On January 30, 2012, the National Center for Earth and Space Science Education (NCESSE) sent an email alert to all SSEP Community Program Directors and Co-Directors for Mission 1 to ISS. It stated that Soyuz 30 failed a critical pressurization test at the fabricator’s facility, Energia, before shipping to the Baikonur launch site in Kazakhstan. Soyuz 30 was to be the ferry vehicle to ISS for Aquarius, the SSEP payload of Mission 1 experiments. NanoRacks alerted NCESSE to the Soyuz 30 failure on January 30 at 12:30 am EST. Conversations over the last two days between NASA and NanoRacks allowed the current status of SSEP Mission 1 to be assessed in light of the failure.
Here is what we now know:
1. While the media outlets have been reporting a number of estimates for the expected launch delay for Soyuz 30, NanoRacks has not received any official information concerning the delay.
2. NanoRacks has asked NASA for the launch of Aquarius to be switched from Soyuz 30 to SpaceX’s Dragon vehicle, which will launch from Kennedy Space Center in Florida. NanoRacks is optimistic that NASA will accept this request.
Dragon represents the beginning of a bold new era in human spaceflight. SpaceX is one of many private sector companies developing spacecraft to carry humans. Many of these companies are currently concentrating on development of sub-orbital vehicles, such as SpaceShipTwo from The Spaceship Company for commercial service to space provided by Virgin Galactic. SpaceX’s Dragon, however, is a vehicle that is designed to ferry crew and supplies to and from low Earth orbit and dock with the International Space Station (ISS). It is the first such commercial vehicle of its kind.
Dragon had a successful, uncrewed orbital test flight in December 2010. The next Dragon launch, again uncrewed, will be a resupply flight to ISS. This is historic — it’s docking with ISS will herald in a new era in human spaceflight operations.
SSEP experiment payloads Eagle and Intrepid (FYI – SSEP payloads are currently named for Apollo Lunar Modules) flew on the final flights of Shuttles Endeavour and Atlantis, so we were part of a very emotional, historic end to the Space Shuttle era. If Aquarius is put aboard Dragon, we will part of this historic flight heralding in the next era.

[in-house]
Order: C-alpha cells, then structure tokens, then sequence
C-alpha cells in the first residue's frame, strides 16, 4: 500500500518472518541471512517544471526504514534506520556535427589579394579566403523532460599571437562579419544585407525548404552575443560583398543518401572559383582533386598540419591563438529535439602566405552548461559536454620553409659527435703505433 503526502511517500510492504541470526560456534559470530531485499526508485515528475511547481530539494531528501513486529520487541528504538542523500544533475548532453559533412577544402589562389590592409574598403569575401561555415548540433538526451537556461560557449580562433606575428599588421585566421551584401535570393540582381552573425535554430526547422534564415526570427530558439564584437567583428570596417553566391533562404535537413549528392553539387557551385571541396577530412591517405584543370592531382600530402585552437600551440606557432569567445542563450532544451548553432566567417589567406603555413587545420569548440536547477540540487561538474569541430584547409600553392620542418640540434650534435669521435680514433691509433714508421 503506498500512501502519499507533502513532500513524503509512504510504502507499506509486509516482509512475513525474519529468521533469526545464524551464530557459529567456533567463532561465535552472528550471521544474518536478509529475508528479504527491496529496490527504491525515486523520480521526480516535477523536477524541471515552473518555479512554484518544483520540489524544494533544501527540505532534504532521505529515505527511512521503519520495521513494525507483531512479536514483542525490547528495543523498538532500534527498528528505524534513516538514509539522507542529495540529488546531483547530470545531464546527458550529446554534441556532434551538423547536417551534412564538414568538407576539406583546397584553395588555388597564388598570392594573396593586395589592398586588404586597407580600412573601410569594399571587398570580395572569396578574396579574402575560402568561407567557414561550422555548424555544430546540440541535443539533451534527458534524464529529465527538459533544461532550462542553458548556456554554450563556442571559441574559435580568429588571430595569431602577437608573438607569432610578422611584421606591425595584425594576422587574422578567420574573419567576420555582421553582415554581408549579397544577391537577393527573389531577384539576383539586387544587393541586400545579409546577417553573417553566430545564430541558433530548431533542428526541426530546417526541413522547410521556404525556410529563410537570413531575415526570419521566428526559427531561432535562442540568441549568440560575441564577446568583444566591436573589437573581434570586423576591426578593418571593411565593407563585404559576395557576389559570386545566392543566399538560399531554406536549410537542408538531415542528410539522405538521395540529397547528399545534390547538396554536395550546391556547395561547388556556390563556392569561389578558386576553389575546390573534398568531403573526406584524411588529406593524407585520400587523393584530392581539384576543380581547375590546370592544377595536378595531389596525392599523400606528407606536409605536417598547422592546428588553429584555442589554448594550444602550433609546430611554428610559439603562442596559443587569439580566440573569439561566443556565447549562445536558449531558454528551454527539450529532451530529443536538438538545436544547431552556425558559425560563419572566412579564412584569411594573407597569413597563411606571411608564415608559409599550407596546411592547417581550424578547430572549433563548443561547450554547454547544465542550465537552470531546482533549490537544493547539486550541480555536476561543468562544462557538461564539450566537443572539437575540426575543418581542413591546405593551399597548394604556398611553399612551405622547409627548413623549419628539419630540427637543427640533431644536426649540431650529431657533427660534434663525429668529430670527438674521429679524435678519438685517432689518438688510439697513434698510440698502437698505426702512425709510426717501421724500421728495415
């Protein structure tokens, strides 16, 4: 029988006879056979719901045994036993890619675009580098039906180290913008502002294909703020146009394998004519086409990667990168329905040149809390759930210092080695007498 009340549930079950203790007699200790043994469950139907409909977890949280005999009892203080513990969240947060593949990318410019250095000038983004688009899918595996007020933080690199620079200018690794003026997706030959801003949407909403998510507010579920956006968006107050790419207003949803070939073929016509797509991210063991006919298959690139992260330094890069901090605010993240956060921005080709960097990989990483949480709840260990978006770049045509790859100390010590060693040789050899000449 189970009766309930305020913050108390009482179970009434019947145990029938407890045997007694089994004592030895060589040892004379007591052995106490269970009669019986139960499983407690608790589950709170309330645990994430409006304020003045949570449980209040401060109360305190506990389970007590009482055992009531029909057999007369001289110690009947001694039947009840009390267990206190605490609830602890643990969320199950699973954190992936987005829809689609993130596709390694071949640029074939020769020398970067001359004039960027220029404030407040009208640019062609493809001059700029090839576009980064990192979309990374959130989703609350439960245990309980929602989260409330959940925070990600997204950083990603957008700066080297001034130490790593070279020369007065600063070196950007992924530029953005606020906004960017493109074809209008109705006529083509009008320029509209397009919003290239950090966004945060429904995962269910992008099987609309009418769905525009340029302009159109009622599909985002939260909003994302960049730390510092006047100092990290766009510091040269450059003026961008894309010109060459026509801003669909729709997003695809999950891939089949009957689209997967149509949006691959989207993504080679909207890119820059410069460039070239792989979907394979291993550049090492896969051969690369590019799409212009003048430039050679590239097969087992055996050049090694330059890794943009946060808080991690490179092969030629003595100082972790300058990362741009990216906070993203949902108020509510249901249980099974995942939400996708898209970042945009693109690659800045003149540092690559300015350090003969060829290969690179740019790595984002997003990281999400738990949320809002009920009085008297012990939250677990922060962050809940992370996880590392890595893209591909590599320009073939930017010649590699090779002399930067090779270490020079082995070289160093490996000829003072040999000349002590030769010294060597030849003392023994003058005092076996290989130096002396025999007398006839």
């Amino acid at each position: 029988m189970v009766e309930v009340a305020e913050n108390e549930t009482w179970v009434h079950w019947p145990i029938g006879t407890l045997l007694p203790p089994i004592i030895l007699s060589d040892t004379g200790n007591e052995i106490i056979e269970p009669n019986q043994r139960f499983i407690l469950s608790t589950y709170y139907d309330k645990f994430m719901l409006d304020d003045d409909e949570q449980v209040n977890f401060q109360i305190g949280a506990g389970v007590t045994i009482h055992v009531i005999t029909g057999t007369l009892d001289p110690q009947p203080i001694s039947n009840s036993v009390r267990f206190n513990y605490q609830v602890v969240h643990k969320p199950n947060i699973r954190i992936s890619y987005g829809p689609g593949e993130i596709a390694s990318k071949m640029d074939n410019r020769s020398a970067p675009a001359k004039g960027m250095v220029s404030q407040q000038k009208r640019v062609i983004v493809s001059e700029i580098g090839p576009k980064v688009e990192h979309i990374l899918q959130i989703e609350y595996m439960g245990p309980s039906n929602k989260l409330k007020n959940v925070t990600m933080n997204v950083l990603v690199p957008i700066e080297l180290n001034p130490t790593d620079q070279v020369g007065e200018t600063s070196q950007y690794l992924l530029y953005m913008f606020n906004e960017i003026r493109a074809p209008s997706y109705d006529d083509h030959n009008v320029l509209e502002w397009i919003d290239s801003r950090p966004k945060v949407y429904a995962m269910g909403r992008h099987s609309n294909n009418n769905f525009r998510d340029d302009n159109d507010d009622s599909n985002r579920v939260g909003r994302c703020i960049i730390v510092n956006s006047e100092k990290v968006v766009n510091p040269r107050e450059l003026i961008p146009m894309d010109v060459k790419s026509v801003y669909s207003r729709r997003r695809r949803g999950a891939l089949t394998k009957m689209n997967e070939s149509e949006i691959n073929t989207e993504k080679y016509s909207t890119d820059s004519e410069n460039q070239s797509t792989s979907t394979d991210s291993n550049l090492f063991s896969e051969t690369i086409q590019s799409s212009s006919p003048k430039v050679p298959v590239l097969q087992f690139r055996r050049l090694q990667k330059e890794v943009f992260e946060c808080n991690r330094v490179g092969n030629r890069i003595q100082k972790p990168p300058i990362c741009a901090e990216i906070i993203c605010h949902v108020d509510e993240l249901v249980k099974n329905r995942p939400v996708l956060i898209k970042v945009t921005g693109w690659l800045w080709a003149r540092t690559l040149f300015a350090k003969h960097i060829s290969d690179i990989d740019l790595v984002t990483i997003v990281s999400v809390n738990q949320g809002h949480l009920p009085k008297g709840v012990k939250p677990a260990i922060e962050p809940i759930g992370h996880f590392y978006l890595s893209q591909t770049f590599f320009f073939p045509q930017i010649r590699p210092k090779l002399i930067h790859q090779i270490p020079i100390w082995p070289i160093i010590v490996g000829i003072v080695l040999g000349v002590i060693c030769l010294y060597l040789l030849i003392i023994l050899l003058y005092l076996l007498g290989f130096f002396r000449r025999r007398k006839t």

3. NanoRacks has informed us that Dragon is expected to launch Spring 2012, and we are awaiting word from NASA on the official launch date.
4. Placing Aquarius on Dragon would have many distinct advantages, including no shipping out of country to Kazakhstan, no long term storage in Kazakhstan, the payload fully under NASA control until launch, and new potential for refrigeration:
– IMPORTANT: NanoRacks is requesting that all student flight teams stay with the currently scheduled mini-lab handover date of February 24th. Meanwhile NanoRacks is seeking to clarify what the processing schedule would be for the up-coming Dragon flight and is working to arrange to have the turnover of the minilabs to NASA be as late as possible. NanoRacks and the SSEP team will notify you of any extension of the handover date as soon as such information is available.
– Given Dragon would launch from Kennedy Space Center, NanoRacks would expect to provide refrigeration until the payload is loaded aboard Dragon. Since refrigeration is important for a number of experiments, NanoRacks is also exploring options for refrigeration closer to launch, e.g., ‘late loading’, which means loading of your mini-lab closer to the launch date, or possibly temporary refrigeration on the Dragon vehicle while it is on the pad. STAY TUNED
– Given Dragon is launching from Kennedy, there would be an opportunity for NCESSE to ask NASA if we can have access to a launch viewing site for SSEP students, teachers, and parents. NASA KSC had graciously provided access to KARS Park on KSC grounds for 300 SSEP folks for both the launches of STS-134 and STS-0135.
5. This is all GOOD news in light of the Soyuz 30 test failure. However, the current plan is still to have Aquarius return via Soyuz 29 that is currently docked with ISS. Soyuz 29 is to ferry 3 of the current ISS crew members back to Earth. But given that Soyuz 30 was to ferry 3 new crew members to ISS, the de-orbit of Soyuz 29 will likely be delayed given the strong desire to not have less than 6 astronauts on Station as is currently the case. STAY TUNED
Please direct all follow up questions to your wonderfully capable SSEP Flight Experiment Program Manager, Dr. Harri Vanhala, 202-297-9178, email@example.com
Real spaceflight, all the time.
-Your friendly SSEP National Team
SSEP is the first pre-college STEM (Science, Technology, Engineering, and Math) education program that is both a U.S. national initiative and implemented as an on-orbit commercial space venture. SSEP is enabled through NanoRacks LLC, which is working in partnership with NASA under a Space Act Agreement as part of the utilization of the International Space Station as a National Laboratory.